On 09/02/2013 06:17 PM, Tim Starling wrote:
It would allow WMF to monitor censorship and surveillance by being in
the request loop.

There's no guarantee they would accept HTTPS, even if there were still user surveillance inside the data center.

> It would be kind of like the cooperation we give to the US government
> at the moment, except specific to readers in China instead of imposed
> on everyone in the world.

This is apples and oranges, in my opinion. Yes, the U.S. monitors Internet traffic in some circumstances. And I assume they occasionally serve subpoenas and such to Wikimedia.

But as far as I know, the U.S. government has never blocked the general public from accessing a Wikipedia article, nor have they sent a takedown that was based on ideology/"social harmony"/etc.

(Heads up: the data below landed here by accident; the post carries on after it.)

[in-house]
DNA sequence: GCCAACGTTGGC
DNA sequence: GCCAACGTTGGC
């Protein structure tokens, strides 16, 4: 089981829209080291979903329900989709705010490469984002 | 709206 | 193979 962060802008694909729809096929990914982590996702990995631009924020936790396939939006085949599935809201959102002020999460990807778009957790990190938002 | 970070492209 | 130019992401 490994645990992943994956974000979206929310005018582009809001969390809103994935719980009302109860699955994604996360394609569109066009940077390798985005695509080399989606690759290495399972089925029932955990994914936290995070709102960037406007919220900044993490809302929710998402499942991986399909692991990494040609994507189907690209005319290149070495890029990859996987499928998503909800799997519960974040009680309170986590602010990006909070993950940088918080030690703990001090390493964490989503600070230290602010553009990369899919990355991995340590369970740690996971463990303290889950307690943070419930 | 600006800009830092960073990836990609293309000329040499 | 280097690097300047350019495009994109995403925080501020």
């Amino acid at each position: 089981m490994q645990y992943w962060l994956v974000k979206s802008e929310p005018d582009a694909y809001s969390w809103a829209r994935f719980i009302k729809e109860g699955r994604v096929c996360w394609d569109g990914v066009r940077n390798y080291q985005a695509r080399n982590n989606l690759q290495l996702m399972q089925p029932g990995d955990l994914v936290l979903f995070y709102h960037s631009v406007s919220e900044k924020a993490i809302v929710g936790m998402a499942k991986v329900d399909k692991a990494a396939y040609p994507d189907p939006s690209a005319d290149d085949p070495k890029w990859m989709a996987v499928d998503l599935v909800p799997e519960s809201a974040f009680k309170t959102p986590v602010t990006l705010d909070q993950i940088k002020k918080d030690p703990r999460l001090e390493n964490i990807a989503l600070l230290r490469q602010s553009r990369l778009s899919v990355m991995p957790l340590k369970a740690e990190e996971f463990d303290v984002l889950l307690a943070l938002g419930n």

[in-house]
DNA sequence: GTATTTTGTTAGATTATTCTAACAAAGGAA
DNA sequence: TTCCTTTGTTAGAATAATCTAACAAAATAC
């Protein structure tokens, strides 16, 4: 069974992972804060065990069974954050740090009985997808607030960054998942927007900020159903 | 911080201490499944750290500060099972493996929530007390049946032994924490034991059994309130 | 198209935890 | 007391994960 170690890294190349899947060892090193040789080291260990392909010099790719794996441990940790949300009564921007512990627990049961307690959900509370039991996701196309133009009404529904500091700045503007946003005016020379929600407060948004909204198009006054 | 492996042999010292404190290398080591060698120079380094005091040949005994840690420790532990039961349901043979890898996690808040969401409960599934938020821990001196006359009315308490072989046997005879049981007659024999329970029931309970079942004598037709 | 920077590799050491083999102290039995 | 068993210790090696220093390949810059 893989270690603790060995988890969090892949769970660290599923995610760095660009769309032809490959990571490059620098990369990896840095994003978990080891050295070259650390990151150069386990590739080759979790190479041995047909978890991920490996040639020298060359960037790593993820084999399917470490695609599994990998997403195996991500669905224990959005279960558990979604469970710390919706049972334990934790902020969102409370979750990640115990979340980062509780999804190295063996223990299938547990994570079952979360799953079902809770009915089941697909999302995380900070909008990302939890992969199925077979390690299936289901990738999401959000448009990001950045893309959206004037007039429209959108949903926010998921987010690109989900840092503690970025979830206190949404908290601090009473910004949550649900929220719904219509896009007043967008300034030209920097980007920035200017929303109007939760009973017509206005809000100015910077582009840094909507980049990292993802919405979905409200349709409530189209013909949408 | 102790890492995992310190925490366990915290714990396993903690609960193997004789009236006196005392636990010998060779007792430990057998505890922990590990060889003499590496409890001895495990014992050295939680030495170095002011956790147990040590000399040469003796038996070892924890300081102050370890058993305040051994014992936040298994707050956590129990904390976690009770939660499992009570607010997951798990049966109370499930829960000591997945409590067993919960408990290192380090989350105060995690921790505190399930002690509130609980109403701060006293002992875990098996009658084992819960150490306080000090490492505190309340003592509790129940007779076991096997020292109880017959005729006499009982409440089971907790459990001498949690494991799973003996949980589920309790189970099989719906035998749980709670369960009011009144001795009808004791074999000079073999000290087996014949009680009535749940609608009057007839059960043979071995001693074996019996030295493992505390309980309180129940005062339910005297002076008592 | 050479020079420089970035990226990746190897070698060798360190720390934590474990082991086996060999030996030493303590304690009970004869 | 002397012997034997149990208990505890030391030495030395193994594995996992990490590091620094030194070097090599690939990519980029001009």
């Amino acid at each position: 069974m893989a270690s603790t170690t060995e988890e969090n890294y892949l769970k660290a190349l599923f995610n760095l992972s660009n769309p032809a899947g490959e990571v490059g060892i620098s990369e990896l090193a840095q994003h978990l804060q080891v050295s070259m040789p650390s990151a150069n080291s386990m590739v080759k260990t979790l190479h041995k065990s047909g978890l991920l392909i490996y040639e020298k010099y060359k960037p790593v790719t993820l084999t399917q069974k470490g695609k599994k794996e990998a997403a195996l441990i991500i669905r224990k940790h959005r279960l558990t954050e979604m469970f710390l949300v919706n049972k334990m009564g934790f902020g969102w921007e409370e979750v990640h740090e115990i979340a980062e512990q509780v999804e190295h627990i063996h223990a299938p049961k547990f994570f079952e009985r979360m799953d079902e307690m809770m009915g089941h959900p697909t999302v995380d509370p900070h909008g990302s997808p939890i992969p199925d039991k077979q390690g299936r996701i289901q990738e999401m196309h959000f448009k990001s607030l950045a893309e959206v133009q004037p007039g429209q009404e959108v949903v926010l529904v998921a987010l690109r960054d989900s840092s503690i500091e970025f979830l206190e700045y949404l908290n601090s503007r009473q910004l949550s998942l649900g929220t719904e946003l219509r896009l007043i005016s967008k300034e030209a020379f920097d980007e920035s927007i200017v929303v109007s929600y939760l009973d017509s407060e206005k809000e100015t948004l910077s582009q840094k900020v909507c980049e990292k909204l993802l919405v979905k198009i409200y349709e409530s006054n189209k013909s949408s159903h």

We would be able to deliver clear error messages in place of censored
content, instead of a connection reset.

Not necessarily. Google was delivering such censorship notes for a while (http://www.theguardian.com/technology/2013/jan/04/google-defeat-china-censorship-battle), but eventually conceded to China in a game of chicken.

As mentioned by other people, they also tried this approach of tolerating censorship in China for google.cn, but eventually pulled out. google.cn is now just a picture of their home page that links to google.com.hk

I understand the goals of your hypothetical solution. However, pragmatic matters aside, I think it's too far down the road of appeasing censorship.

Matt Flaschen

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